A reasonable summary at Mother Jones of the events leading to the current situation on the Korean peninsula. Two things are notable, at first read, by their absence, though.
1) “(from 1994) …for three years the Clinton administration stalled on implementing the agreement, hoping that the highly militarized North Korean regime, its people suffering from starvation, would simply collapse.”
This is true, and it’s also true that more than 2 million Koreans died in the meantime. How inconvenient!
2) “In June 2000, the president of South Korea, Kim Dae-jung, acting on his own initiative and without consulting the United States, undertook a historic journey of reconciliation to Pyongyang, in an effort to eradicate the last vestiges of the Cold War on the Korean peninsula. His visit produced a breakthrough, and won him the Nobel Peace Prize.”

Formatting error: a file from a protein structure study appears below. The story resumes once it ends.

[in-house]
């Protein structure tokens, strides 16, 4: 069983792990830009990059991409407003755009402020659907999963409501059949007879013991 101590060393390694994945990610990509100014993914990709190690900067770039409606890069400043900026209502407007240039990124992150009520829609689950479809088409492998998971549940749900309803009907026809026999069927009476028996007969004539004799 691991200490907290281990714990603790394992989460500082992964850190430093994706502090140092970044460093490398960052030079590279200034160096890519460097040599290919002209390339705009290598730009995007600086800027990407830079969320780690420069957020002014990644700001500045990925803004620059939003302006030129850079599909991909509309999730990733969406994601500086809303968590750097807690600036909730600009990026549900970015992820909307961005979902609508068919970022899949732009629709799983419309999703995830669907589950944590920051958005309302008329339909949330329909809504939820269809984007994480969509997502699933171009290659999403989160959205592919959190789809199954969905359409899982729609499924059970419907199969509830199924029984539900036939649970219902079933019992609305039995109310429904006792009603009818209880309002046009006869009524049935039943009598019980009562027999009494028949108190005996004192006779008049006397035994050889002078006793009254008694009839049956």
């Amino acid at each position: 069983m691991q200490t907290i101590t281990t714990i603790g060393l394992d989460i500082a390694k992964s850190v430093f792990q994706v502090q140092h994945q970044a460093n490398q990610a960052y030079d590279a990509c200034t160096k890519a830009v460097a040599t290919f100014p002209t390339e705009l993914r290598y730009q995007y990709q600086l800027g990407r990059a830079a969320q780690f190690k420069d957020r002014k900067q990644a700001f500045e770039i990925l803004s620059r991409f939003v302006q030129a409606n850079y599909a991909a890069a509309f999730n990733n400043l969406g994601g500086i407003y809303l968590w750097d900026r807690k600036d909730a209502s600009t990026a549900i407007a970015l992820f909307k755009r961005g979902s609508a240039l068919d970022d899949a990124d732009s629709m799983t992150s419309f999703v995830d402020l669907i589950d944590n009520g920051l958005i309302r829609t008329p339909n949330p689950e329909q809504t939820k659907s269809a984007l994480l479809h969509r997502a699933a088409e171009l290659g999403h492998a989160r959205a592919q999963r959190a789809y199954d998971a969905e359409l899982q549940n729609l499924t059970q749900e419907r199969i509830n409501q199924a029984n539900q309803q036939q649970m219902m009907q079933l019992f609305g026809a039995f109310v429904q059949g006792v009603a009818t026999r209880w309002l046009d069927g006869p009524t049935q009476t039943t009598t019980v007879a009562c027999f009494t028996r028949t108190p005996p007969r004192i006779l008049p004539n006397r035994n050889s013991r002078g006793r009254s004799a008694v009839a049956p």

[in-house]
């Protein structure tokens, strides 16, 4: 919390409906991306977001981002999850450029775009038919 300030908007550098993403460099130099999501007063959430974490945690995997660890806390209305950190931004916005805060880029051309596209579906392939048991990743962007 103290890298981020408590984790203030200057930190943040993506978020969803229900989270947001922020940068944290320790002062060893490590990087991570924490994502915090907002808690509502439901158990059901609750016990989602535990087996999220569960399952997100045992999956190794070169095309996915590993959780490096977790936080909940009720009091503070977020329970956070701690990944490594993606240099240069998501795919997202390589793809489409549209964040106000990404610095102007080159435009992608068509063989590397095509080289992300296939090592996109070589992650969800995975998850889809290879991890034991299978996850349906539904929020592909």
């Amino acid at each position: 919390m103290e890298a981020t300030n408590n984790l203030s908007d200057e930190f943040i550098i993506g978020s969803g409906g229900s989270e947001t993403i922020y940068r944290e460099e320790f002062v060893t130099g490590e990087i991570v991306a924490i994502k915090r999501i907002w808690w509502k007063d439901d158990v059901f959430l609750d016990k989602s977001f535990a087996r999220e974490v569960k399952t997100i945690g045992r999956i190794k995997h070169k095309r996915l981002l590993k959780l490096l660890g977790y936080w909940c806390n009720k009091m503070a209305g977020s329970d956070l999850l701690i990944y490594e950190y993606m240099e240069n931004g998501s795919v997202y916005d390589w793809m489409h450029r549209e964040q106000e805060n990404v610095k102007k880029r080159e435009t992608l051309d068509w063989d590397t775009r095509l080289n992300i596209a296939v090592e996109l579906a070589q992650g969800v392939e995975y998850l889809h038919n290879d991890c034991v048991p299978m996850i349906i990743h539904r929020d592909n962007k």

His visit and ‘breakthrough’ came, in typical Korean fashion, as a result of a bribe of several hundred million US dollars paid by chaebol Hyundai to the DPRK regime. Not all that deserving of accolade, perhaps.
This conclusion, near the end of the piece, is one about which I am very uncertain, to put it mildly :
If President Roh were to ask American troops to leave South Korea altogether, with perhaps only a treaty promising an American “nuclear umbrella” in case the North ever did use nuclear weapons, I believe a reconciliation between the two Koreas might come very speedily.
If the Americans leave entirely, I’m on the next plane out, too. Whether or not I think they ought to be here, they need to be here, at least until Kim Jong Il and his regime has collapsed, as it inevitably will.